11. 11.
    Lorenz MW, Markus HS, Bots ML, Rosvall M, Sitzer M (2007) Prediction of clinical cardiovascular events with carotid intima-media thickness: a systematic review and meta-analysis. Circulation 115(4):459–467CrossRefGoogle Scholar
  12. 12.
    Pignoli P, Tremoli E, Poli A, Oreste P, Paoletti R (1986) Intimal plus medial thickness of the arterial wall: a direct measurement with ultrasound imaging. Circulation 74(6):1399–1406CrossRefGoogle Scholar
  13. 13.
    Shariat M, Alias NA, Biswal BM (2008) Radiation effects on the intima–media thickness of the common carotid artery in post-radiotherapy patients with head and neck malignancy. Postgrad Med J 84(997):609–612CrossRefGoogle Scholar
  14. 14.
    Faruolo M, Fiorentino A, Gallucci G, Lapadula L, Fusco V (2013) Intimal–medial thickness and carotid arteries lumen in irradiated patients for head and neck cancer: preliminary data of an observational study. Clin Transl Oncol 15(10):861–864CrossRefGoogle Scholar
  15. 15.
    Cheng SW, Ting AC, Wu LL (2002) Ultrasonic analysis of plaque characteristics and intimal–medial thickness in radiation-induced atherosclerotic carotid arteries. Eur J Vasc Endovasc Surg 24(6):499–504CrossRefGoogle Scholar
  16. 16.
    Gujral DM, Chahal N, Senior R, Harrington KJ, Nutting CM (2014) Radiation-induced carotid artery atherosclerosis. Radiother Oncol 110(1):31–38CrossRefGoogle Scholar
  17. 17.
    Liao LJ, Cho TY, Huang TW (2017) Assessment of carotid artery intima–media thickness in patients with obstructive sleep apnoea. Clin Otolaryngol 42(5):974–978CrossRefGoogle Scholar
  18. 18.
    Chambless LE, Heiss G, Folsom AR et al (1997) Association of coronary heart disease incidence with carotid arterial wall thickness and major risk factors: the Atherosclerosis Risk in Communities (ARIC) Study, 1987–1993. Am J Epidemiol 146(6):483–494CrossRefGoogle Scholar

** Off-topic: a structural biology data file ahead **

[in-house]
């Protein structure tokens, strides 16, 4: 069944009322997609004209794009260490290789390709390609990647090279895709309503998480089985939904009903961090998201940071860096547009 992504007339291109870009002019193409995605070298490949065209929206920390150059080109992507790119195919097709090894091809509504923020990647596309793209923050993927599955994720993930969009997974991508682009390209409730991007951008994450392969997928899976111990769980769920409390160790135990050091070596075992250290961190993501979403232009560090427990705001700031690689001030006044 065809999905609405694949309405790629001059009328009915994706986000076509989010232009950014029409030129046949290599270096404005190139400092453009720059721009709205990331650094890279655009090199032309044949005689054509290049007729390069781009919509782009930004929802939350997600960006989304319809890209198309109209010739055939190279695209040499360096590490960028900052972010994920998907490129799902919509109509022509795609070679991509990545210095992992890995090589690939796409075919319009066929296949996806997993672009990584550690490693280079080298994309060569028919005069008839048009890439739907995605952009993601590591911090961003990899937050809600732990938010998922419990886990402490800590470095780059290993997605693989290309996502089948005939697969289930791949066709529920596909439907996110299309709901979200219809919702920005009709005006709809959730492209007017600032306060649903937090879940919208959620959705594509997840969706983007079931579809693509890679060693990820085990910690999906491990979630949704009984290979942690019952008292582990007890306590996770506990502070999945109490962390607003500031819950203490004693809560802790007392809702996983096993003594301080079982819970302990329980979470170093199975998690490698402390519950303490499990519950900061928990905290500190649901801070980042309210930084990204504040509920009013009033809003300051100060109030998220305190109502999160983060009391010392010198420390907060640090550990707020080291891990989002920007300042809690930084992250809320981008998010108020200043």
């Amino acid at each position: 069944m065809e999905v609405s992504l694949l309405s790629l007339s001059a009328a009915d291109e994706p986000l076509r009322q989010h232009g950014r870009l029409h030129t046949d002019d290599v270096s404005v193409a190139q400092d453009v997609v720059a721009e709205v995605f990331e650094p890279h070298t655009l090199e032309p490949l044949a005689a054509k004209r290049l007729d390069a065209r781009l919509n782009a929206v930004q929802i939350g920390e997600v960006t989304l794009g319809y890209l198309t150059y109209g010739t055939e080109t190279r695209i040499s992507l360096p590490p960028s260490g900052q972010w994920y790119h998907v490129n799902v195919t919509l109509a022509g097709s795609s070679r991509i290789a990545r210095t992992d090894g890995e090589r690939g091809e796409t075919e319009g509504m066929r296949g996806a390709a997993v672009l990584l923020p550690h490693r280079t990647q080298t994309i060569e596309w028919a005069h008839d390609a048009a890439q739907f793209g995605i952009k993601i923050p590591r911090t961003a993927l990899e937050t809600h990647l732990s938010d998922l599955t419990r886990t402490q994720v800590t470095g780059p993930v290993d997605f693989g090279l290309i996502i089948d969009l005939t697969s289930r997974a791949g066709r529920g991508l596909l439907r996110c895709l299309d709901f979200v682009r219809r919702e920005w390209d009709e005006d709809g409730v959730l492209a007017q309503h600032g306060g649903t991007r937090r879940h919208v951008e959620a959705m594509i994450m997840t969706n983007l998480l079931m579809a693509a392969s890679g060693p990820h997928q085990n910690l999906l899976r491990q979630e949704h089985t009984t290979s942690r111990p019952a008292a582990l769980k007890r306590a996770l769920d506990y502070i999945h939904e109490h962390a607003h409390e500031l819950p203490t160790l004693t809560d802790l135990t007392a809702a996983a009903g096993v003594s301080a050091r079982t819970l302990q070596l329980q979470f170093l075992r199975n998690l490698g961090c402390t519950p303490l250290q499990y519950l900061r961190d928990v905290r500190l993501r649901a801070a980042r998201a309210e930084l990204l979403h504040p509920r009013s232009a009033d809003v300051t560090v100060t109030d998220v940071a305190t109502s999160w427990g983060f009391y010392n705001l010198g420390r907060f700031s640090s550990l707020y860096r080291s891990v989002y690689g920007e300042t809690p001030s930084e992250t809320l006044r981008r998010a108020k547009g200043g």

19. 19.
    Sullivan GM, Feinn R (2012) Using effect size—or why the P value is not enough. J Grad Med Educ 4(3):279–282CrossRefGoogle Scholar
  20. 20.
    Plummer C, Henderson RD, O’Sullivan JD, Read SJ (2011) Ischemic stroke and transient ischemic attack after head and neck radiotherapy: a review. Stroke 42(9):2410–2418CrossRefGoogle Scholar
  21. 21.
    Hopewell JW, Campling D, Calvo W et al (1986) Vascular irradiation damage: its cellular basis and likely consequences. Br J Cancer Suppl 7:181–191Google Scholar
  22. 22.
    Cheng SW, Ting AC, Lam LK, Wei WI (2000) Carotid stenosis after radiotherapy for nasopharyngeal carcinoma. Arch Otolaryngol Head Neck Surg 126(4):517–521CrossRefGoogle Scholar
  23. 23.
    Xu J, Cao Y (2014) Radiation-induced carotid artery stenosis: a comprehensive review of the literature. Interv Neurol 2(4):183–192CrossRefGoogle Scholar
  24. 24.
    Pereira Lima MN, Biolo A, Foppa M et al (2011) A prospective, comparative study on the early effects of local and remote radiation therapy on carotid intima–media thickness and vascular cellular adhesion molecule-1 in patients with head and neck and prostate tumors. Radiother Oncol 101(3):449–453CrossRefGoogle Scholar
  25. 25.
    Liao W, Zhou H, Fan S et al (2018) Comparison of significant carotid stenosis for nasopharyngeal carcinoma between intensity-modulated radiotherapy and conventional two-dimensional radiotherapy. Sci Rep 8(1):13899CrossRefGoogle Scholar
  26. 26.
    Dorth JA, Patel PR, Broadwater G, Brizel DM (2014) Incidence and risk factors of significant carotid artery stenosis in asymptomatic survivors of head and neck cancer after radiotherapy. Head Neck 36(2):215–219CrossRefGoogle Scholar
  27. 27.
    Smith GL, Smith BD, Buchholz TA et al (2008) Cerebrovascular disease risk in older head and neck cancer patients after radiotherapy. J Clin Oncol 26(31):5119–5125CrossRefGoogle Scholar
  28. 28.
    Jordan LC, Duffner PK (2009) Early-onset stroke and cerebrovascular disease in adult survivors of childhood cancer. Neurology 73(22):1816–1817CrossRefGoogle Scholar
  29. 29.
    Cheng SW, Wu LL, Ting AC et al (1999) Irradiation-induced extracranial carotid stenosis in patients with head and neck malignancies. Am J Surg 178(4):323–328CrossRefGoogle Scholar

Copyright information

© Springer-Verlag GmbH Germany, part of Springer Nature 2019

Authors and Affiliations

  1. 1.Department of Family MedicineFar Eastern Memorial HospitalNew Taipei CityTaiwan, ROC
  2. 2.Department of Otolaryngology Head and Neck SurgeryFar Eastern Memorial HospitalNew Taipei CityTaiwan, ROC
  3. 3.Genomics Research CenterAcademia SinicaTaipeiTaiwan, ROC
  4. 4.Department of Electrical EngineeringYuan Ze UniversityTaoyuanTaiwan, ROC
  5. 5.Biomedical Engineering OfficeFar Eastern Memorial HospitalNew Taipei CityTaiwan, ROC

Personalised recommendations